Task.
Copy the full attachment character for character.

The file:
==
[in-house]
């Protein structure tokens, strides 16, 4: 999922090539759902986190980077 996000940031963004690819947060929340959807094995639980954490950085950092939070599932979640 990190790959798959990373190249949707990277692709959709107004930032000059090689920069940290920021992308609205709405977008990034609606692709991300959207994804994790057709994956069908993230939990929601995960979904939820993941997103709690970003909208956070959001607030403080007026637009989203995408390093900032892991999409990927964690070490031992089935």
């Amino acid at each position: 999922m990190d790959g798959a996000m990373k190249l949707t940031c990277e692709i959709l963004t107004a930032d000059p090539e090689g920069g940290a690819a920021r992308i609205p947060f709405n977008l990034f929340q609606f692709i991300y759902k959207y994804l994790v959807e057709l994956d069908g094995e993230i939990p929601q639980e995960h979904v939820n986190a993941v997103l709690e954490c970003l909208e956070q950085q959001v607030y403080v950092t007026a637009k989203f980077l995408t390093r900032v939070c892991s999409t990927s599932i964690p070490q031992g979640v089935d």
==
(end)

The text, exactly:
[in-house]
């Protein structure tokens, strides 16, 4: 999922090539759902986190980077 996000940031963004690819947060929340959807094995639980954490950085950092939070599932979640 990190790959798959990373190249949707990277692709959709107004930032000059090689920069940290920021992308609205709405977008990034609606692709991300959207994804994790057709994956069908993230939990929601995960979904939820993941997103709690970003909208956070959001607030403080007026637009989203995408390093900032892991999409990927964690070490031992089935």
């Amino acid at each position: 999922m990190d790959g798959a996000m990373k190249l949707t940031c990277e692709i959709l963004t107004a930032d000059p090539e090689g920069g940290a690819a920021r992308i609205p947060f709405n977008l990034f929340q609606f692709i991300y759902k959207y994804l994790v959807e057709l994956d069908g094995e993230i939990p929601q639980e995960h979904v939820n986190a993941v997103l709690e954490c970003l909208e956070q950085q959001v607030y403080v950092t007026a637009k989203f980077l995408t390093r900032v939070c892991s999409t990927s599932i964690p070490q031992g979640v089935d």